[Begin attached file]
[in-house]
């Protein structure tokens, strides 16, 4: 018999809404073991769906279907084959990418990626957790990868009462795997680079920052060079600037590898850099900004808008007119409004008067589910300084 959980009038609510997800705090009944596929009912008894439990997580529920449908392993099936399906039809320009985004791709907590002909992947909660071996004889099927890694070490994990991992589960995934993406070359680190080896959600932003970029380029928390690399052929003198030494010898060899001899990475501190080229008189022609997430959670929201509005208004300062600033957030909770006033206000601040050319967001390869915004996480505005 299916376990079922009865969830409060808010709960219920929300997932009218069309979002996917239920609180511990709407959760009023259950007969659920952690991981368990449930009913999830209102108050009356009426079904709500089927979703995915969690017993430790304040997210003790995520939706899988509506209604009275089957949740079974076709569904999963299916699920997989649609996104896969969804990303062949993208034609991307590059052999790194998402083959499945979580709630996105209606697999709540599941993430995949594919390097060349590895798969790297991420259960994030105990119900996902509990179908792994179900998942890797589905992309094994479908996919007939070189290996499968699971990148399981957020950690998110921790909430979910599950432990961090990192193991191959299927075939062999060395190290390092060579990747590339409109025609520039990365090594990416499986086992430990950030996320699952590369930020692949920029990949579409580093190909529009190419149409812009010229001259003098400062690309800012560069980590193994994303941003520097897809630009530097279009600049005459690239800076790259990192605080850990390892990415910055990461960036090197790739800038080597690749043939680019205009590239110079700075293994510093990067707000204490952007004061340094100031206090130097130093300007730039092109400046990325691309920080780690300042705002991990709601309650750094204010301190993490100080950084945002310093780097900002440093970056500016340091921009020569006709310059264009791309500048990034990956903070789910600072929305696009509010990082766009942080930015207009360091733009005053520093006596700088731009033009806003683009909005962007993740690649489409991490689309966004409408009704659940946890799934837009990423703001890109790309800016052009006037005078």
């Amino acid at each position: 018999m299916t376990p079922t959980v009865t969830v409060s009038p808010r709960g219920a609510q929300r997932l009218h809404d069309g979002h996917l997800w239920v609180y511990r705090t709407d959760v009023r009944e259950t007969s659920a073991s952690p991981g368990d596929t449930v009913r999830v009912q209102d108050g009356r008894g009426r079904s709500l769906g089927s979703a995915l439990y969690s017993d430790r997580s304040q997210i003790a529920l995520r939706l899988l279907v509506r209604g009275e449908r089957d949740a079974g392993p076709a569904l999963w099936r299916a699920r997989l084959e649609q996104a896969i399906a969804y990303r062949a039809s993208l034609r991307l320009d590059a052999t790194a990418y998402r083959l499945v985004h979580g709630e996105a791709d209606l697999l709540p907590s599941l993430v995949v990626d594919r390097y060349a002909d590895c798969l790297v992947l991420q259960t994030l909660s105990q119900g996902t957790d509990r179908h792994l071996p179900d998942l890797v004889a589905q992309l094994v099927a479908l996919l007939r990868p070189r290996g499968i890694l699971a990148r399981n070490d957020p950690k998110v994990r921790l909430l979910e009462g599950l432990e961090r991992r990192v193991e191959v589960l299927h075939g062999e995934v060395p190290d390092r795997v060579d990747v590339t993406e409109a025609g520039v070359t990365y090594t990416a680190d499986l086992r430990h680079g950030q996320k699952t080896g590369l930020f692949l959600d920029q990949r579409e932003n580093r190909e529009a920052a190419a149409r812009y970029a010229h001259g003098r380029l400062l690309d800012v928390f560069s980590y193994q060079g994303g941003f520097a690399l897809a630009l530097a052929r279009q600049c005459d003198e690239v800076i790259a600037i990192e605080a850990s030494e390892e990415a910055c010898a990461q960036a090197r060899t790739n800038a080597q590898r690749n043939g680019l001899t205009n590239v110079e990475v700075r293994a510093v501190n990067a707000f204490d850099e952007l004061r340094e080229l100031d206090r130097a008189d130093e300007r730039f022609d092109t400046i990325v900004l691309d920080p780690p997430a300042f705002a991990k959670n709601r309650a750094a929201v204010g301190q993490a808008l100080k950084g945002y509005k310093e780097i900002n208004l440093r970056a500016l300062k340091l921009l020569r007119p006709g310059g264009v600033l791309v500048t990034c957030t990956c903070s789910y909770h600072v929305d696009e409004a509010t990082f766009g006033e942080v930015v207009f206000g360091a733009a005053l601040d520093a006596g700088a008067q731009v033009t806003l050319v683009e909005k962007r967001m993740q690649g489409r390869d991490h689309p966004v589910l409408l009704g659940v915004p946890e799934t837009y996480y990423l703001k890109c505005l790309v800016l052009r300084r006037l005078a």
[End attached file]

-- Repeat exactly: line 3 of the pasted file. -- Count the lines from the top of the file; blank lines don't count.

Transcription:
């Amino acid at each position: 018999m299916t376990p079922t959980v009865t969830v409060s009038p808010r709960g219920a609510q929300r997932l009218h809404d069309g979002h996917l997800w239920v609180y511990r705090t709407d959760v009023r009944e259950t007969s659920a073991s952690p991981g368990d596929t449930v009913r999830v009912q209102d108050g009356r008894g009426r079904s709500l769906g089927s979703a995915l439990y969690s017993d430790r997580s304040q997210i003790a529920l995520r939706l899988l279907v509506r209604g009275e449908r089957d949740a079974g392993p076709a569904l999963w099936r299916a699920r997989l084959e649609q996104a896969i399906a969804y990303r062949a039809s993208l034609r991307l320009d590059a052999t790194a990418y998402r083959l499945v985004h979580g709630e996105a791709d209606l697999l709540p907590s599941l993430v995949v990626d594919r390097y060349a002909d590895c798969l790297v992947l991420q259960t994030l909660s105990q119900g996902t957790d509990r179908h792994l071996p179900d998942l890797v004889a589905q992309l094994v099927a479908l996919l007939r990868p070189r290996g499968i890694l699971a990148r399981n070490d957020p950690k998110v994990r921790l909430l979910e009462g599950l432990e961090r991992r990192v193991e191959v589960l299927h075939g062999e995934v060395p190290d390092r795997v060579d990747v590339t993406e409109a025609g520039v070359t990365y090594t990416a680190d499986l086992r430990h680079g950030q996320k699952t080896g590369l930020f692949l959600d920029q990949r579409e932003n580093r190909e529009a920052a190419a149409r812009y970029a010229h001259g003098r380029l400062l690309d800012v928390f560069s980590y193994q060079g994303g941003f520097a690399l897809a630009l530097a052929r279009q600049c005459d003198e690239v800076i790259a600037i990192e605080a850990s030494e390892e990415a910055c010898a990461q960036a090197r060899t790739n800038a080597q590898r690749n043939g680019l001899t205009n590239v110079e990475v700075r293994a510093v501190n990067a707000f204490d850099e952007l004061r340094e080229l100031d206090r130097a008189d130093e300007r730039f022609d092109t400046i990325v900004l691309d920080p780690p997430a300042f705002a991990k959670n709601r309650a750094a929201v204010g301190q993490a808008l100080k950084g945002y509005k310093e780097i900002n208004l440093r970056a500016l300062k340091l921009l020569r007119p006709g310059g264009v600033l791309v500048t990034c957030t990956c903070s789910y909770h600072v929305d696009e409004a509010t990082f766009g006033e942080v930015v207009f206000g360091a733009a005053l601040d520093a006596g700088a008067q731009v033009t806003l050319v683009e909005k962007r967001m993740q690649g489409r390869d991490h689309p966004v589910l409408l009704g659940v915004p946890e799934t837009y996480y990423l703001k890109c505005l790309v800016l052009r300084r006037l005078a």